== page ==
Leo Kottke Weighs in On Life, Literature and Guitar (Part Four)

Leo Kottke Weighs in On Life, Literature and Guitar (Part Four)

It had nothing to do with the diving, but they all come as an anomaly. It was two things: it was sex and it was war. They just met in that title. I’m sometimes the last guy to know what they are. I loved the idea that in the crudest possible metaphor, it would work. Never has anybody, anywhere talked about what the title means. I wouldn’t claim anything that I just said, but it comes close. That was probably 1968 when I wrote that. The record came out in ’69, that was the Tet Offensive. I had friends that were already dead. Then I had friends that made it through the war that died in a relocation camp in Florida or O.D.’d at Golden Gate Park or things like that. Guys were just shattered by the experience.

You were in the Navy right? What years were you actually in the service? And where were you?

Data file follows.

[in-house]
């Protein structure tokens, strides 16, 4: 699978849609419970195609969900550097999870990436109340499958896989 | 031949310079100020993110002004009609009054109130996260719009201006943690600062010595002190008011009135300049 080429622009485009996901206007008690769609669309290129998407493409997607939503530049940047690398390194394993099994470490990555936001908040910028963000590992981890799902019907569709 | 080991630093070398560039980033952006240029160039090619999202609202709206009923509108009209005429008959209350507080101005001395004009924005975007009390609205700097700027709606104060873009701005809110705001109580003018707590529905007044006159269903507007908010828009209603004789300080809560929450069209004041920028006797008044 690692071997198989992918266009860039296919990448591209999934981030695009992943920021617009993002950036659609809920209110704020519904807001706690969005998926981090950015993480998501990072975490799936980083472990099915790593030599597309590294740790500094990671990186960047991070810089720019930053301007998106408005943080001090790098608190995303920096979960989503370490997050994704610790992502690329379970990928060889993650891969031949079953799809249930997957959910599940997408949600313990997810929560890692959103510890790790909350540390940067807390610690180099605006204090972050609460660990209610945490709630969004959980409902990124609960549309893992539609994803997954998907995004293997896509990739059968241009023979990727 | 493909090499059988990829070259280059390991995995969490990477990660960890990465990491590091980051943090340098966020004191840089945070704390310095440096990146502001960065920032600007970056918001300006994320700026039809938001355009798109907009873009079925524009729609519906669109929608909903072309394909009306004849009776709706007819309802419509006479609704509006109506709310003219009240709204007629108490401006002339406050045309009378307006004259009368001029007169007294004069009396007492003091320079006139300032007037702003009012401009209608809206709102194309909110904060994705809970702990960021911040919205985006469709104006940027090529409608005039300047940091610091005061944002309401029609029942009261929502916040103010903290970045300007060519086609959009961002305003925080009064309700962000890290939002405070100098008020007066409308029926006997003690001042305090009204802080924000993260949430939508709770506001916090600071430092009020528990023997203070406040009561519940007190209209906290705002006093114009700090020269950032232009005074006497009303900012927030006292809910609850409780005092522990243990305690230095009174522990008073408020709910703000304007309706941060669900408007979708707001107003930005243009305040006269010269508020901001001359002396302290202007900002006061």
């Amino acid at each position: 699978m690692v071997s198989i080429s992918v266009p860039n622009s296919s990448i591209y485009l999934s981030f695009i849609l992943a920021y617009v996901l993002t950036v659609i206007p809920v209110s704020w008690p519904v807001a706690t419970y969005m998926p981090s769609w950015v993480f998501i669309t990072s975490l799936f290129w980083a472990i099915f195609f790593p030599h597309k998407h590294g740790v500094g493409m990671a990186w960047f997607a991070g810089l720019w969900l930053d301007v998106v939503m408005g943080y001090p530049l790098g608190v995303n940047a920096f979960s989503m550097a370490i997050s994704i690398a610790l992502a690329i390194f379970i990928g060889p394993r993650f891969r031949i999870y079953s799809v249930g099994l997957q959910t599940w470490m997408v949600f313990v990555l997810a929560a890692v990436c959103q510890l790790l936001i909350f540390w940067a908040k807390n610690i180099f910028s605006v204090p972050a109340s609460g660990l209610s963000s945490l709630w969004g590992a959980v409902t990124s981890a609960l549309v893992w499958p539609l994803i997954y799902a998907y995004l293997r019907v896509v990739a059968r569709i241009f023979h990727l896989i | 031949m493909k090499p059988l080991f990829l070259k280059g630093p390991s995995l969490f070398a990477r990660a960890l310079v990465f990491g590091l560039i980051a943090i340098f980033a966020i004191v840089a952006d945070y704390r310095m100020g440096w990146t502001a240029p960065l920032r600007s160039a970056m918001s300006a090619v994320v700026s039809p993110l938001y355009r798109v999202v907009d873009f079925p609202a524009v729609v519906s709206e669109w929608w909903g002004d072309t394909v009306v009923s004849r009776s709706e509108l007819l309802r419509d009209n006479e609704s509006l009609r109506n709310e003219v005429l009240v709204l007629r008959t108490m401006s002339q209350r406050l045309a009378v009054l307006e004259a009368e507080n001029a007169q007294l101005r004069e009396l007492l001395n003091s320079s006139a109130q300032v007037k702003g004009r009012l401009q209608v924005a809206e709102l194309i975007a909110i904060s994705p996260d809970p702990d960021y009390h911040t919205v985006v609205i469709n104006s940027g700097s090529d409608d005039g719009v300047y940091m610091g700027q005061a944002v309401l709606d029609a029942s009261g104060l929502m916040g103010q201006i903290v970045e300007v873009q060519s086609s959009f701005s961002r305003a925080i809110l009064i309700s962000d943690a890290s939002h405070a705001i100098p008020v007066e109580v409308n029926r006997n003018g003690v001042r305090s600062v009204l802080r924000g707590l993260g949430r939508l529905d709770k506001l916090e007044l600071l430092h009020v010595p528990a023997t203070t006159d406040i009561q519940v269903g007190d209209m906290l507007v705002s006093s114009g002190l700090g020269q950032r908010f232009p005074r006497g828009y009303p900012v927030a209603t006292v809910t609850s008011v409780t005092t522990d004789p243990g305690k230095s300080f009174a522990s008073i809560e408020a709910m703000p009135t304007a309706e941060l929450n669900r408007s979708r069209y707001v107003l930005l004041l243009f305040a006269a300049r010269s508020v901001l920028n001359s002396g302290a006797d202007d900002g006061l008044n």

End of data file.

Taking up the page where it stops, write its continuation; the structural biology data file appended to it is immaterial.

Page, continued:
Yeah, I was in the Navy, but I’d been discharged before that war got really hot. It was just starting up when I was discharged.

I was in the Navy for a total of about a year. I left the continental shelf behind. I was on a submarine called the Half Peak. They were all named after fish and they really had to look to find Half Peak. If you look it up, it’s a fish about the size of your thumb, only a lot skinnier. Some kind of weird little thing. It doesn’t bring to mind war-like behavior.

The draft got everybody or you had a way around it. I joined up when I was underage. I just wanted to be underwater. I love the idea of a submarine and I wanted to be on one, so I joined the god-damned Navy. And I found out that I liked the submarine, but I couldn’t stand the Navy. It was just too military. I don’t know what I thought it would be, but of course it was military. And I didn’t fit with that. It’s a hell of a way to get around – it’s really something.

But if you’ve been in the service, you know how it works and in the best of times it’s no more organized than the bad boy down on the street corner. It’s very drifty shit. It’s amazing that it works as well as it does. Up until now, the only place that it’s been discussed much was with people like Tolstoy, who makes the point, war – rather than service – is just chaos. You can have all the plans you want, but once it’s going nobody knows what else can happen.  (CONT)